Medical

Light cannabis use may increase sperm count

Light cannabis use may increase sperm count

They found that the men in the study who used marijuana at some point in their lives had higher sperm counts and sperm concentrations than those who never used marijuana.

According to a team at the Harvard T.H. Chan School of Public Health, men who had smoked marijuana had higher sperm concentration and count than men who had never inhaled.

One widely circulated 2014 study involving almost 2,000 British men - the world's largest study to explore how common lifestyle factors influence sperm morphology (the size and shape of sperm) - found that males under 30 with less than four-per-cent normal sperm were almost twice as likely to have used cannabis in the previous three months. In addition, men in the study self-reported their marijuana use, and it's possible that some participants were not truthful about their marijuana use, due to the social stigma or illegal status of the drug in MA at the time the data was collected.

Previous studies had shown that smoking cannabis reduces sperm counts and testosterone levels. This system sends signals to the brain and these signals may play a role in fertility, they explain.

One possible explanation could be that men who generally produce higher testosterone levels are more likely to use marijuana, rather than the implication that cannabis use itself affects sperm potency.

"These unexpected findings highlight how little we know about the reproductive health effects of marijuana, and in fact of the health effects of marijuana in general", Chavarro said in a press release.

"Our results need to be interpreted with caution, and they highlight the need to further study the health effects of marijuana use".

"We spent a good two months redoing everything, making sure that there wasn't any error in the data", said Dr Jorge Chavarro of the Harvard T.H. Chan School of Public Health.




Having said that, this piece of new information is even more surprising because Bloomberg reported that men who smoke cannabis could actually have "great fertility". In fact, this group was more than twice as likely to drop below the World Health Organisation's threshold for "normal" sperm levels.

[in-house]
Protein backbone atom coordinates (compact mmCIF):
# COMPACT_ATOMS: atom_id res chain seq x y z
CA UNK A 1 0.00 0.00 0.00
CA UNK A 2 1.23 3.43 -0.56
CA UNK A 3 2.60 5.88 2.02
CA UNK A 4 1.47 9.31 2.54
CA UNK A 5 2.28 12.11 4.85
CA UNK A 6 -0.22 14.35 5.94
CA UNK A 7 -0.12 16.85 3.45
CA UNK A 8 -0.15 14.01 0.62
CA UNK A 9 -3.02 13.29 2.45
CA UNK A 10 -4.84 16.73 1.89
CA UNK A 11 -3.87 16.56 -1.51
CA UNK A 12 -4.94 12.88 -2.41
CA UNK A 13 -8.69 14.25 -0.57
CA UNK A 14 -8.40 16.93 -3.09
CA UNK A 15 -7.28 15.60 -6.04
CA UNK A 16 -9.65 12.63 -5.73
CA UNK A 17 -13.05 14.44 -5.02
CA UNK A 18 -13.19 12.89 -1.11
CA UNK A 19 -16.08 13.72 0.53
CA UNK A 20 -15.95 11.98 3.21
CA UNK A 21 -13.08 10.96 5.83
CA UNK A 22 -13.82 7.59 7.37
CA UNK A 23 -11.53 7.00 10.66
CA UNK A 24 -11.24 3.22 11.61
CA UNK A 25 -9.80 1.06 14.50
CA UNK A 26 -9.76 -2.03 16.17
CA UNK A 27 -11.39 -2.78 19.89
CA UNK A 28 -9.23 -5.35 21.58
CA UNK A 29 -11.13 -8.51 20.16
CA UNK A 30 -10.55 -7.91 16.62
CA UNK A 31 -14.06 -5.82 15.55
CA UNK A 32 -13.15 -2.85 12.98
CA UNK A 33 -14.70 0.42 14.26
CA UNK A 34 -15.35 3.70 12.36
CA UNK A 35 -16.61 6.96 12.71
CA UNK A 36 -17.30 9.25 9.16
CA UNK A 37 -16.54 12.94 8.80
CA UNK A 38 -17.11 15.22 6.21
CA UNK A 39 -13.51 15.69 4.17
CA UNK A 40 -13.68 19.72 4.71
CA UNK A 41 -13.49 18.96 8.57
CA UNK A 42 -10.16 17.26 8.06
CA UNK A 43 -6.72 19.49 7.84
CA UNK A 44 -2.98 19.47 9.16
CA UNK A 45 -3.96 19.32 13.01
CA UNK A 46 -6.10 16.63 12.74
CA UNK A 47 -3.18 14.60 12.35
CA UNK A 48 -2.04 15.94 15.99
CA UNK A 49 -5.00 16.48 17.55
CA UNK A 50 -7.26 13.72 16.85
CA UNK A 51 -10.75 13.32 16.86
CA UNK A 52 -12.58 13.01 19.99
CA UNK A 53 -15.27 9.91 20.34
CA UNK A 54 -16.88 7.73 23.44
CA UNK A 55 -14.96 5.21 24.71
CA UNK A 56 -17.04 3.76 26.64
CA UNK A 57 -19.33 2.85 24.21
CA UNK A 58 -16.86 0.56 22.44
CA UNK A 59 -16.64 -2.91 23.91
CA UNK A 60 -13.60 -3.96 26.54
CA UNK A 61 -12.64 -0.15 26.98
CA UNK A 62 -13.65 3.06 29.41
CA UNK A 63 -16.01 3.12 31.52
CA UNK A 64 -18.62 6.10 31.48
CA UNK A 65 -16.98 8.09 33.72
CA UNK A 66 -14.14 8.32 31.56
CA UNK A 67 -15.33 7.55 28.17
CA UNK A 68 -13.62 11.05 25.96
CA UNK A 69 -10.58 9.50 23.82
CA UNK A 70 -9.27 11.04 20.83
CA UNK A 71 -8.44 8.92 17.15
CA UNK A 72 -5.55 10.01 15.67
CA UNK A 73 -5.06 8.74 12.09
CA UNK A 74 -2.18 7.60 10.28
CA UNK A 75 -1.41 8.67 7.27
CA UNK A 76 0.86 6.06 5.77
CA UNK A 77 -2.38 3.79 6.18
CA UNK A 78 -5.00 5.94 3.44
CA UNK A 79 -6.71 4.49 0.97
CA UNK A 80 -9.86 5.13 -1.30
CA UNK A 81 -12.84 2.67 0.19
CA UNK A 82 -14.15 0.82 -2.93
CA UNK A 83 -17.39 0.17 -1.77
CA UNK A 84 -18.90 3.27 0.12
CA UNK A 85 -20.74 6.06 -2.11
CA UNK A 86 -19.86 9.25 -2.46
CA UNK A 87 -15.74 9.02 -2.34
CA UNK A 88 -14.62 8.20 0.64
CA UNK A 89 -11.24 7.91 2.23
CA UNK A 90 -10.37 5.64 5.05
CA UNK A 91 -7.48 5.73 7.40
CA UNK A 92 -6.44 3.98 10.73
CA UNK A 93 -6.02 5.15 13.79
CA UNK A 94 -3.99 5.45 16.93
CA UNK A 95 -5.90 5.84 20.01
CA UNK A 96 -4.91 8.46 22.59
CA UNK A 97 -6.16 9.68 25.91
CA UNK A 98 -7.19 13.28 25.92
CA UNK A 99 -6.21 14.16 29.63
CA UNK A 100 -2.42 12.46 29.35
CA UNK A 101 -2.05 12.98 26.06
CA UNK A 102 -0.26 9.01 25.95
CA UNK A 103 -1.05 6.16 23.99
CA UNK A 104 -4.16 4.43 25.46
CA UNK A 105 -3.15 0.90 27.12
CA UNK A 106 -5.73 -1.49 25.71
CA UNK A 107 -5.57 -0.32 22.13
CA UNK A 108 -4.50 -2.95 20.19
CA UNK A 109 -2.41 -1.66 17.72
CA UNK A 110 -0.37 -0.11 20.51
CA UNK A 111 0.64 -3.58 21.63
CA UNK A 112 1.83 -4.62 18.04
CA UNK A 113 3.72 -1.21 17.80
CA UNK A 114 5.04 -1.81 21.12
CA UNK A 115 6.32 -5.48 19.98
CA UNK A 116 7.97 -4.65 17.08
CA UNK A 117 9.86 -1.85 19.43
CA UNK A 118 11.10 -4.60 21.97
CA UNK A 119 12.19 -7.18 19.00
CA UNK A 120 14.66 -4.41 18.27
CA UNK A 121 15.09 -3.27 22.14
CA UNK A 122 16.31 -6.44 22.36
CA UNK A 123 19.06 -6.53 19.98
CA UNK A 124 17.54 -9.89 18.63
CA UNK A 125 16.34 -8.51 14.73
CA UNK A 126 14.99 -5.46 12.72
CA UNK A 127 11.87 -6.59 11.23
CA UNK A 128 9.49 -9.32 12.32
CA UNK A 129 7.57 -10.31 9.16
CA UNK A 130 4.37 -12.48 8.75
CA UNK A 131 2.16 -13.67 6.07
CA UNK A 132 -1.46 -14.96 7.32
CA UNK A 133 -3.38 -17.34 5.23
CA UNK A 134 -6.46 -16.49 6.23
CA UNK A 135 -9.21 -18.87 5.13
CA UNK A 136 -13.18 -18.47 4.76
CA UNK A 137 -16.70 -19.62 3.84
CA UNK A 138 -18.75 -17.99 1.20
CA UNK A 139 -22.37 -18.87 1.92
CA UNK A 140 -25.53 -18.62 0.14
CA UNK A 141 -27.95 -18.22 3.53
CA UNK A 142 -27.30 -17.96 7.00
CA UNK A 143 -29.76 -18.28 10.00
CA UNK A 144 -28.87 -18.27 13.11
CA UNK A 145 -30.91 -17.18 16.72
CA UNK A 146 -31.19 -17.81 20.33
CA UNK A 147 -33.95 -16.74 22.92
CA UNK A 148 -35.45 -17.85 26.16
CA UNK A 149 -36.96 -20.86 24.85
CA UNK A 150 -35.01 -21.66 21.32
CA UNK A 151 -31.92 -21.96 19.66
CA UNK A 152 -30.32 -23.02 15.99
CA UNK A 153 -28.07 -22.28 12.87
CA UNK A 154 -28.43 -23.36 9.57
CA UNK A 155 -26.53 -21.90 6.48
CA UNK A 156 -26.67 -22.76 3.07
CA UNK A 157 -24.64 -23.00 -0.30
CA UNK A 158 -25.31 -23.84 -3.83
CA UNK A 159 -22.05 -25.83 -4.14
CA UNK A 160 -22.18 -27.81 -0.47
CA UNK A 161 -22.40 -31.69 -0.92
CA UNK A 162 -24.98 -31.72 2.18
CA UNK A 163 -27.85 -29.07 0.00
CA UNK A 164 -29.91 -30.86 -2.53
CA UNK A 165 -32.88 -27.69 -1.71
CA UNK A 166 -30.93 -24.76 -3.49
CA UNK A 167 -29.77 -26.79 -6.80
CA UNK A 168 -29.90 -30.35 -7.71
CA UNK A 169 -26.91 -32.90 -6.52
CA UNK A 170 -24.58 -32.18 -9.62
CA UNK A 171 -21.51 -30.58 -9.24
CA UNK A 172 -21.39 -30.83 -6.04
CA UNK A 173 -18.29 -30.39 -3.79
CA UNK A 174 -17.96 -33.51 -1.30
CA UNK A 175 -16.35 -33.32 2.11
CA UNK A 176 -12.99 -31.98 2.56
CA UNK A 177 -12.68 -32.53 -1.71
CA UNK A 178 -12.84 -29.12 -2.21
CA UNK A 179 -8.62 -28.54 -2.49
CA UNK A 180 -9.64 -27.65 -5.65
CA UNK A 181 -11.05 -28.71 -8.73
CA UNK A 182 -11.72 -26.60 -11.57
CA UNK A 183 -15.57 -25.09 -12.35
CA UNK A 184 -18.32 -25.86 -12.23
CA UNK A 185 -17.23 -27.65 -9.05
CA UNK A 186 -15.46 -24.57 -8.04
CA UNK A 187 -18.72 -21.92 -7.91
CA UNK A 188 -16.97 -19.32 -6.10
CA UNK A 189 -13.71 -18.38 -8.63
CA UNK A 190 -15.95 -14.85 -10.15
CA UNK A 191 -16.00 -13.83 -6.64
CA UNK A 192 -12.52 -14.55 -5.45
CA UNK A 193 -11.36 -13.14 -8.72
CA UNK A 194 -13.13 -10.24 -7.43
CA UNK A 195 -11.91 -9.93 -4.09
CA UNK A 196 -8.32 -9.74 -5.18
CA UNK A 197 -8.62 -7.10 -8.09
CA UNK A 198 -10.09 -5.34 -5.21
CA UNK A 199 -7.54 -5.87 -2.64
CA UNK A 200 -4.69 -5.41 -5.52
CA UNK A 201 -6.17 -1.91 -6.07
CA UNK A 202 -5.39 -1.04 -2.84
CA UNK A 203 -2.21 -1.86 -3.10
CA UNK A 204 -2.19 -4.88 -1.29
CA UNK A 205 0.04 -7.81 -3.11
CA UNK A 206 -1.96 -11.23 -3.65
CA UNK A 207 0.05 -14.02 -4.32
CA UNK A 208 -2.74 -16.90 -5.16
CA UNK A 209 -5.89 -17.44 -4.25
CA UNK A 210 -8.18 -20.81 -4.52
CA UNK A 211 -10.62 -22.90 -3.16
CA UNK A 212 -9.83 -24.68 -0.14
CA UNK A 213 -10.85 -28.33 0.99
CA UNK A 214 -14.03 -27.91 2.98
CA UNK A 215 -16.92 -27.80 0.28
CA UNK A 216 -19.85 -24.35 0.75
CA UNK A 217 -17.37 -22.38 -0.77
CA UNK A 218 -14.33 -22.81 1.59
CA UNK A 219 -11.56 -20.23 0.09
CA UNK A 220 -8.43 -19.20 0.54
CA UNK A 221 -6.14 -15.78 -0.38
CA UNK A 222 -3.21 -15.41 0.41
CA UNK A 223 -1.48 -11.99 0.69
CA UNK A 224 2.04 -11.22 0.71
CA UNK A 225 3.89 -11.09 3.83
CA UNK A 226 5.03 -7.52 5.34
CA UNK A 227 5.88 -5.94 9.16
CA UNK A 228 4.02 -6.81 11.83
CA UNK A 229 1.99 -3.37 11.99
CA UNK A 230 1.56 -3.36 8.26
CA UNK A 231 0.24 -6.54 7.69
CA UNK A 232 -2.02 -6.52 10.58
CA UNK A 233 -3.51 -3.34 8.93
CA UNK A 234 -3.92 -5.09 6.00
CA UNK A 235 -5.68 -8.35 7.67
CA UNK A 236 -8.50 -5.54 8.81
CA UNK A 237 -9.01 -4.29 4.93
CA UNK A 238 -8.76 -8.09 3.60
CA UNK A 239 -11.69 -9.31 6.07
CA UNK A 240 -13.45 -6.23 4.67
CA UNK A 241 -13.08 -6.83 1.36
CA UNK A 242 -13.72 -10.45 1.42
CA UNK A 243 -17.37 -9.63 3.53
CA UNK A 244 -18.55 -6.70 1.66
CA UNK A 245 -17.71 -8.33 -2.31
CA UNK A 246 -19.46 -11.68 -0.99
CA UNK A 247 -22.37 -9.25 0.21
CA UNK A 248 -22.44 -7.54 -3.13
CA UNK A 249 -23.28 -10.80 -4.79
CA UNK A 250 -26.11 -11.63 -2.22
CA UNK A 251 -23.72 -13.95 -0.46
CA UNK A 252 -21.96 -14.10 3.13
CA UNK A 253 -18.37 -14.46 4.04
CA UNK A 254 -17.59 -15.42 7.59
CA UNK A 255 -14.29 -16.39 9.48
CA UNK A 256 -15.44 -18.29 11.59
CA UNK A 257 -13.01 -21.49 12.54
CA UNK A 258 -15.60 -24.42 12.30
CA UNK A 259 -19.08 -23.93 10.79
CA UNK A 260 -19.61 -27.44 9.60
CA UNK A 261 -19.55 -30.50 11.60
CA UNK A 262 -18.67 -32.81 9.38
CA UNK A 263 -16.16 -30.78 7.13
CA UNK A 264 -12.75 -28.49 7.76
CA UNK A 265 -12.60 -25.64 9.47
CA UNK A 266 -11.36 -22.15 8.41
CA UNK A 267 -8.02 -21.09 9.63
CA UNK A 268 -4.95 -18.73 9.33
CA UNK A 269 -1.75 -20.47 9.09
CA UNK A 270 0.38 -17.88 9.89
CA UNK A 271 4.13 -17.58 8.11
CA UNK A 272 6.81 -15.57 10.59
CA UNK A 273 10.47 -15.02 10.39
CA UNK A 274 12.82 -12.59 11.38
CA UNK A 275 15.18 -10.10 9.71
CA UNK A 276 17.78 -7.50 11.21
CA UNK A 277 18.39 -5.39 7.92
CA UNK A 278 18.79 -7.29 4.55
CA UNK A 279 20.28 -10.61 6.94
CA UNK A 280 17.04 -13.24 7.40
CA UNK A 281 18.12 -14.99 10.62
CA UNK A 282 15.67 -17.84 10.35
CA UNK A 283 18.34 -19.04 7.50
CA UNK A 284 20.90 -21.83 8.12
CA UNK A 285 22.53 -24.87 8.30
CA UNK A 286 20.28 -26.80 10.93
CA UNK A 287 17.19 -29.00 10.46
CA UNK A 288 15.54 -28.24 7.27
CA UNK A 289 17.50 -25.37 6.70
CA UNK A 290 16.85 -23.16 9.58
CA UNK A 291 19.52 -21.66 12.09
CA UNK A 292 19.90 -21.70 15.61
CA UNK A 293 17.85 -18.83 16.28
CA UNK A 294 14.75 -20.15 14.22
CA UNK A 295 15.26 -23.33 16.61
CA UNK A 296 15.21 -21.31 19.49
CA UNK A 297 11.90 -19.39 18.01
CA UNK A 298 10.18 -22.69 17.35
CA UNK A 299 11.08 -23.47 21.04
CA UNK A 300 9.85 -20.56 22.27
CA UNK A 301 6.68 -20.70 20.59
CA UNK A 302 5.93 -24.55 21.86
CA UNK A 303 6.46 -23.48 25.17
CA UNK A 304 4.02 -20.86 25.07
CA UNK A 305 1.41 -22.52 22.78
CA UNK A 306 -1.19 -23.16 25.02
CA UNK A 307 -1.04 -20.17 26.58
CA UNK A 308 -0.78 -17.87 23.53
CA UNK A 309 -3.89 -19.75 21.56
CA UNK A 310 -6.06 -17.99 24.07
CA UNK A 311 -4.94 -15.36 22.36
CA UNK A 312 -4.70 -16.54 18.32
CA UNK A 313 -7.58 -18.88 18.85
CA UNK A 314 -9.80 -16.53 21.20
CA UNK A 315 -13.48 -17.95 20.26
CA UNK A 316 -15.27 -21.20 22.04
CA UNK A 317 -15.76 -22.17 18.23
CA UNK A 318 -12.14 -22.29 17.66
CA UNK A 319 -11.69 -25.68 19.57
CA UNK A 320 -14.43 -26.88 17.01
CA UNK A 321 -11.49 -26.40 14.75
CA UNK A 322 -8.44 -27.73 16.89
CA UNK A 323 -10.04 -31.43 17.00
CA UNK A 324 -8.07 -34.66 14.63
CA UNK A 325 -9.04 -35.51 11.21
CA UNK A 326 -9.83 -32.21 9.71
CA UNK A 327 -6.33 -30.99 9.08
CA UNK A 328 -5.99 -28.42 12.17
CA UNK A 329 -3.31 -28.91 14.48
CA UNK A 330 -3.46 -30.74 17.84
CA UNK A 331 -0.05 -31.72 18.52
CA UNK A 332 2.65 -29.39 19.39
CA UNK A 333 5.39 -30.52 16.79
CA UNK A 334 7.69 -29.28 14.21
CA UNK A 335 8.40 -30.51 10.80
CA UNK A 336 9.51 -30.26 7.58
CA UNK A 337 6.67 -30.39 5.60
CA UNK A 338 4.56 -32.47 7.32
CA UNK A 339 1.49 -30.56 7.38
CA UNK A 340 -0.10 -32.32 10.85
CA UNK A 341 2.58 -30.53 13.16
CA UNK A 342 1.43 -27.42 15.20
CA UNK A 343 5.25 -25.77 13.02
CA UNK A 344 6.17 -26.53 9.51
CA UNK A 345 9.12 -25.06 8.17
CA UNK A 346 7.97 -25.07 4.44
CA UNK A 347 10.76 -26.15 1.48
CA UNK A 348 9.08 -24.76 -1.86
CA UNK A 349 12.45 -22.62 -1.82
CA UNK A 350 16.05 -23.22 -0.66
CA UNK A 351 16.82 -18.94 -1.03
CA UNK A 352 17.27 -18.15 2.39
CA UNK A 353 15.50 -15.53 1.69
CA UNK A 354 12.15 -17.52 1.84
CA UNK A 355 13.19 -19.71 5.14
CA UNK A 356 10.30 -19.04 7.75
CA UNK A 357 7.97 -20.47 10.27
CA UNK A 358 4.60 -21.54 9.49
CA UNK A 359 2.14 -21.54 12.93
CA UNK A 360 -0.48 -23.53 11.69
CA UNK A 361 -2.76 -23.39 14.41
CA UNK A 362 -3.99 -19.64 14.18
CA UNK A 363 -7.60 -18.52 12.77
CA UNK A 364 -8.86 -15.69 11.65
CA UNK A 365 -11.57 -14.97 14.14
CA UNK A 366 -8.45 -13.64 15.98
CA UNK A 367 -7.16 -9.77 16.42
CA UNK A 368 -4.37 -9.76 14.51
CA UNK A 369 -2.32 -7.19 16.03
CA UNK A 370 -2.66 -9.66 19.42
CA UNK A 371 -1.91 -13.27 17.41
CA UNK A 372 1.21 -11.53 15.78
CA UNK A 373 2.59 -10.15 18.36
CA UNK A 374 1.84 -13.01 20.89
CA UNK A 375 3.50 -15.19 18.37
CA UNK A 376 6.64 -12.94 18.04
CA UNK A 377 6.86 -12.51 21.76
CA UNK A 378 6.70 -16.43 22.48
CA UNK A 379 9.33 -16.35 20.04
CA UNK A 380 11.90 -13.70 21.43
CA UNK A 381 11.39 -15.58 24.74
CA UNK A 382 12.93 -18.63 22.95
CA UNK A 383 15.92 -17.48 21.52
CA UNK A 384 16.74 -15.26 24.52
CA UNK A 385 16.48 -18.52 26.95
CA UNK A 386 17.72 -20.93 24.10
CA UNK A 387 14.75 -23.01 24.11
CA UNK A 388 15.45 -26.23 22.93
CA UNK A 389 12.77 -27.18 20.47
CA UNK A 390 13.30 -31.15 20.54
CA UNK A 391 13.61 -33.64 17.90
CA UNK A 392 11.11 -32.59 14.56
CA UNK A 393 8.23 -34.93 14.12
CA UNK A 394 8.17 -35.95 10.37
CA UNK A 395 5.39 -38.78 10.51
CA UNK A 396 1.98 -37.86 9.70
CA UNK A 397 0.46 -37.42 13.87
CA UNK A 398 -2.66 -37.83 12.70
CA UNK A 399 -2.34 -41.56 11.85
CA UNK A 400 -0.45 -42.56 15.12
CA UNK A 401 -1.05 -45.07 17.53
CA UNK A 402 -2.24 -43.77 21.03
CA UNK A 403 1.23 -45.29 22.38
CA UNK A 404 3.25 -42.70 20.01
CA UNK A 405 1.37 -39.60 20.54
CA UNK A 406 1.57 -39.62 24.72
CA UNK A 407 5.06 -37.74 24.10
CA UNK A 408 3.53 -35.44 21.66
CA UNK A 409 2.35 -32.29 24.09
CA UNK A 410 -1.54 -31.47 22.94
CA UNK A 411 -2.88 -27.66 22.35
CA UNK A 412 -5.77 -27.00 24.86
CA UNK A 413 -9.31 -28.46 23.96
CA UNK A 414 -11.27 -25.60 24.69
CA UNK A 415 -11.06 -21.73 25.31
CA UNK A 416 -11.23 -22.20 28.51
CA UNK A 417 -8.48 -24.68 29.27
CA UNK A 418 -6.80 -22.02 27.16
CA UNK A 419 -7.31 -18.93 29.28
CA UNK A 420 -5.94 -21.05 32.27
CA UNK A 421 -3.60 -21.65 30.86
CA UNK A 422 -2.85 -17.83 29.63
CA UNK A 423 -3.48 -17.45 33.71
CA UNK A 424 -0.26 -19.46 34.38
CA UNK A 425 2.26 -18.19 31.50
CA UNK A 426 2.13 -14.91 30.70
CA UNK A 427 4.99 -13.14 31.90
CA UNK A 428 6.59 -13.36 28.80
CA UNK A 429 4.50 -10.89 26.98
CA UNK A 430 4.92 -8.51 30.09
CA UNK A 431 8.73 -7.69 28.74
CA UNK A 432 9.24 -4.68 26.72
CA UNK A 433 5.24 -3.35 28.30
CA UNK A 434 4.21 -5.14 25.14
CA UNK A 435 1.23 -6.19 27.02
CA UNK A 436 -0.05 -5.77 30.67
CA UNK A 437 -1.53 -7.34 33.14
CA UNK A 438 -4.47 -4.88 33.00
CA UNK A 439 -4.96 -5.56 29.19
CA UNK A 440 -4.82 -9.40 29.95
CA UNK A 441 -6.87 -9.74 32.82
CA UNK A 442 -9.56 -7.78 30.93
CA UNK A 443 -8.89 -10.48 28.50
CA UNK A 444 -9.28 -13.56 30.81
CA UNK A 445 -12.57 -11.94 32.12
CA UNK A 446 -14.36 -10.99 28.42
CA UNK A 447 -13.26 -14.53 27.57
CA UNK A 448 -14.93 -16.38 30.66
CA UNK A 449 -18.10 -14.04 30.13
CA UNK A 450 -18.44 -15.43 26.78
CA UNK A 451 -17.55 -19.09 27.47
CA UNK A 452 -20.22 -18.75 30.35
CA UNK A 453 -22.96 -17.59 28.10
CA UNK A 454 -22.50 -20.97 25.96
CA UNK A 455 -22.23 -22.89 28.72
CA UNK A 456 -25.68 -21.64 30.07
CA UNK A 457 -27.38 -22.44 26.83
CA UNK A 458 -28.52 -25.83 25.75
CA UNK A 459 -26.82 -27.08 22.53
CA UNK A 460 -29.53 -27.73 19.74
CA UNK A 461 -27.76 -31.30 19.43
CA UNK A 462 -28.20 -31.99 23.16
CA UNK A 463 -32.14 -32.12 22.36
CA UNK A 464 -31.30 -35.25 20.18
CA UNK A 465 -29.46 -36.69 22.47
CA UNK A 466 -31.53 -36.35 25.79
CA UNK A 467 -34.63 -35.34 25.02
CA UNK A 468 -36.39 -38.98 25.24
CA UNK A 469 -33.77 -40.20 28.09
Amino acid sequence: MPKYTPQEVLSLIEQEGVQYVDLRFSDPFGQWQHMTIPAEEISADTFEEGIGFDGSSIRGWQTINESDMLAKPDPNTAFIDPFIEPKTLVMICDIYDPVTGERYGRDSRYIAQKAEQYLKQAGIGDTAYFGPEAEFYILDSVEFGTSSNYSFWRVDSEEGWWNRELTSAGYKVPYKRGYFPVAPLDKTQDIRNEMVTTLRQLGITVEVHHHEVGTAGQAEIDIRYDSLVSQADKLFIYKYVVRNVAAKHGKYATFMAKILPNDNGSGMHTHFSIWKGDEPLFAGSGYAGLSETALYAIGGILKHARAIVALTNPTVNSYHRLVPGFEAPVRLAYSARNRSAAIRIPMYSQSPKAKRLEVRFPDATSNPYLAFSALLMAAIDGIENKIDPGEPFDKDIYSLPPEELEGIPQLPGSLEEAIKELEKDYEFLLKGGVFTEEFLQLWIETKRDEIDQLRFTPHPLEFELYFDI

"There seems to be a lot going on in terms of legalization, but not an equally fast pace in terms of knowing what the health effects of marijuana might be", Chavarro added.

Although there are more sperm, their quality might be affected by marijuana use in ways that remain undetected.

In all, little over half of the men (55%) reported never smoking marijuana in their lifetimes, and 11 percent said they are a current user of cannabis and smoke regularly.

However, each additional year that had passed since a man last used marijuana a slight rise in sperm count would appear.

None of these limitations or considerations invalidate study's findings, it's just a sign, as Chavarro said, that we need to study cannabis more (the fact that cannabis is still considered more unsafe than opioids by the USA government remains a roadblock to that research, incidentally).

He said studies in the past that suggest drug use lowers sperm count don't specify cannabis, and are usually an amalgamation of several drugs. It may be that low or moderate levels of marijuana use have a beneficial effect on sperm production, but heavier use reverses this effect.

Whether those changes can be passed on to a child remains unknown, but for now, some researchers are warning that men in their childbearing years should consider how weed might impact their fertility and possibly their offspring.